The incredible scope of the Big Island eruptions, a disaster wit - Hawaii News Now - KGMB and KHNL

The incredible scope of the Big Island eruptions, a disaster with no end in sight

VOLCANO, HAWAII (HawaiiNewsNow) -

Nearly six weeks after eruptions on the Big Island started, officials are measuring the incredible scope of a disaster with no end in sight.

Here's a look at the ongoing eruptions by the numbers: 

How much lava has erupted?

Almost 30 billion gallons of lava have erupted from Kilauea since May 11, according to the governor's office.

The U.S. Geological Survey said earlier in June that fissure no. 8 alone was spewing out about 26,000 gallons of lava per second, with lava fountains currently spewing up to 150 feet in the sky.

(Source: USGS)


How much new land has the lava created?

The eruption has created at least 260 acres of new land in the Kapoho area.

The new coastline is approximately 1.3 miles in length, and the channelized flow from fissure no. 8 continues to enter the ocean at Kapoho.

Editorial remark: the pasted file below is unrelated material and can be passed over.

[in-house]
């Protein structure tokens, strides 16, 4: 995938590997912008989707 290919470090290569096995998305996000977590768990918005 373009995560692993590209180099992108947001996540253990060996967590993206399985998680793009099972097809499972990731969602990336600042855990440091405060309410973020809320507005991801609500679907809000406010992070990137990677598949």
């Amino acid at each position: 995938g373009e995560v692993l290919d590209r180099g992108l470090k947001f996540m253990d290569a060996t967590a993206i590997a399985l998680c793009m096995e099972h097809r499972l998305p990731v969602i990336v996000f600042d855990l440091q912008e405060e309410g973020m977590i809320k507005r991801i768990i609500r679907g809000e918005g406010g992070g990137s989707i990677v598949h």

In addition, fissure 8 lava fountains continue to spew upwards of 15 stories high, creating a growing cone of cinder and spatter that's now about 130 feet tall at its highest point. 

(Source: USGS)


How much has the lava destroyed?

Big Island Mayor Harry Kim has said up to 700 homes have been destroyed in the eruptions. 

At least 455 homes have been confirmed claimed by lava, though, and 192 of those were primary residences.

But more than just houses have been lost on the east rift zone.

The county has received 28 reports of complete loss of operations from farmers, with damages totaling over $14 million.


How much land has the lava covered?

Lava now covers 9.2 square miles in Kilauea Volcano’s lower east rift zone, the USGS says.

(Source: USGS) 


How has the eruption affected the economy?

The largest tourist attraction on the Big Island is the Hawaii Volcanoes National Park, and it's been closed since May 11.

Authorities have calculated the closure could cost the local economy about $455,000 per day.

That is about $17.3 million lost since extreme eruption activity began. The governor's office also says losses could add up to about $222 million annually when things such as tourism spending and local job losses are considered.

(Source: USGS)

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